LIMITED EDITION PRINTS TO SUPPORT VOCATIONAL TRAINING AND LOCAL BUSINESS
ART Doing Good
The Howell Area Chamber of Commerce has partnered with local artist Susan Pominville to raise funds for Torch 180, a nonprofit restaurant in Fowlerville where people with disabilities learn the skills needed to work in the restaurant industry.
Limited-edition prints of Pominville’s original oil painting, SKY, inspired by the Michigan Challenge Balloonfest, will be offered for sale on the chamber’s website, howell.org, and at the event.
As its title suggests, Pominville’s painting captures the beauty and excitement of watching a simultaneous launch as hot air balloons slowly rise to fill the sky with a dazzling display of color. Her intuitive abstract style uses bold strokes, bright colors, and thickly textured paint to capture the emotion and energy of her subject. In SKY, long swaths of color overlay one another, giving the impression that the ground, spectators, balloons, and sky have come together as one.
The 12”x18” gicleé reproductions are printed on the highest-quality archival paper. Each print, priced at $250, is signed and numbered by the artist and comes with a certificate of authenticity. Proceeds benefit the Howell Area Chamber of Commerce and Torch 180, a working café and coffee shop that teaches students culinary and management skills to prepare for restaurant jobs and careers.
“Torch 180 is a natural fit with the Chamber and a wonderful opportunity to work together for the greater good of our region,” says Janelle Best, president of the Howell Area Chamber of Commerce, which sponsors Balloonfest. “This collaboration wouldn’t be possible without the generosity of artist Susan Pominville and the support of the many donors who purchase her works.”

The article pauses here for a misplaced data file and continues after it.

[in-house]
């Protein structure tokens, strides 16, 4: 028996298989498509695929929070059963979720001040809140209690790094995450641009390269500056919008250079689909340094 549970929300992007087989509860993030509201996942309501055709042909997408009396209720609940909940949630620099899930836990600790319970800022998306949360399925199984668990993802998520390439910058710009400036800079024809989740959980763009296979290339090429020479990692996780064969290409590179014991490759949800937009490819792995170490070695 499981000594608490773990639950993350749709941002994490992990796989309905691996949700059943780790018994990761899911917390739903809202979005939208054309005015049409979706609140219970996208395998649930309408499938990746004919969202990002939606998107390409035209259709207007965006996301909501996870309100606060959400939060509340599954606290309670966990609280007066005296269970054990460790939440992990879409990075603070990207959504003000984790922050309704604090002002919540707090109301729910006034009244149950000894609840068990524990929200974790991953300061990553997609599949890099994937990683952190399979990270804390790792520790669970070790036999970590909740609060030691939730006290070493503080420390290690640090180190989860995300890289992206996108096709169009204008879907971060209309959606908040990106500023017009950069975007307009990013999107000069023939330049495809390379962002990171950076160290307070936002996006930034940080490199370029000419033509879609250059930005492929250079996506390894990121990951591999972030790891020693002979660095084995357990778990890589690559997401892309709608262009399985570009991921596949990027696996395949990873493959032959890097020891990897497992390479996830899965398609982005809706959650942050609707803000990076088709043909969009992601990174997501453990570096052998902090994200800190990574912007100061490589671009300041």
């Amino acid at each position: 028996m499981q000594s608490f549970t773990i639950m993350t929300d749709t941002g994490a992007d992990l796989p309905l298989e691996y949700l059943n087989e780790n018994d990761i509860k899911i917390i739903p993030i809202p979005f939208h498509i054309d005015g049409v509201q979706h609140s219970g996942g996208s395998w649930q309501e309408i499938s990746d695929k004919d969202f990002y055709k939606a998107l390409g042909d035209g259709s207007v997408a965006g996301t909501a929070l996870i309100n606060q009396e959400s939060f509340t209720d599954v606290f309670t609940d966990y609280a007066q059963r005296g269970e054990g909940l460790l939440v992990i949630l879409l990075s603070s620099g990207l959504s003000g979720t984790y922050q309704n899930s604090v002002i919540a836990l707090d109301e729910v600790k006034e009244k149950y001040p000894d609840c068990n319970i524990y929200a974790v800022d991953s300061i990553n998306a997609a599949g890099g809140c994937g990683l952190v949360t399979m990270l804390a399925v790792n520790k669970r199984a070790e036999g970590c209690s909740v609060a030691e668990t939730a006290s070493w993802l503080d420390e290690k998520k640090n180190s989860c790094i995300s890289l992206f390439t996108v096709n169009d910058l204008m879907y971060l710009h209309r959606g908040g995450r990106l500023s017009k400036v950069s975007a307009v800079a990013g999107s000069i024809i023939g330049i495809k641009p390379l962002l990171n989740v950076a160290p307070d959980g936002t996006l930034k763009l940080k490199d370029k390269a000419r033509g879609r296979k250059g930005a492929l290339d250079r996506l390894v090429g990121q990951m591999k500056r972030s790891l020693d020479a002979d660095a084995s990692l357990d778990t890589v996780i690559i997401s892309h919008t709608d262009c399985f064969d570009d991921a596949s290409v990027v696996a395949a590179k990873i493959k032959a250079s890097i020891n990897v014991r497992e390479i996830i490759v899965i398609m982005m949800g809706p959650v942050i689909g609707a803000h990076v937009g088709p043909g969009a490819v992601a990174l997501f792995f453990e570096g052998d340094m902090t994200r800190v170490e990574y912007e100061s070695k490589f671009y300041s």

Balloonfest, now in its 38th year, will take place June 23–25 in two locations: downtown Howell and the main campus of Howell Schools, 411 North Highlander Way. A free shuttle will be running to transport guests between the two sites. The event features hot air balloon launches, fireworks, a nighttime balloon glow, live entertainment, food vendors, and much more family-friendly fun. For information, visit MichiganChallenge.com.
Torch 180 was founded in 2015 by Rhonda Callahan, who couldn’t abide the fact that local people with disabilities were living in poverty, in part due to limited employability training programs in Livingston County. Based on her experience in the food service industry, she knew that many jobs were going unfilled. To meet this need, she created Torch 180, whose mission is to provide inclusive opportunities for vocational training and work experience for those with disadvantages.
Callahan chose the name Torch 180 because a torch is a symbol of light, and in dark times, people look for a way forward. “The number 180 represents helping people make life changes in a new, more positive direction,” she explains.
Torch 180 has mutual benefits for both employees and employers. As one graduate who now works as a dietary aide at Independence Village in Brighton, says, “The people I serve are the main reason I love my job.”
Garrett Pace, Recruiter at Independence Village, describes what Torch 180 has meant to this retirement community. “Torch 180 helps shine a light on candidates who have the skill—and the heart—to provide the absolute best experience for seniors in our community.”
For more information on Torch 180 programs and to volunteer or make a donation, go to torch180.org.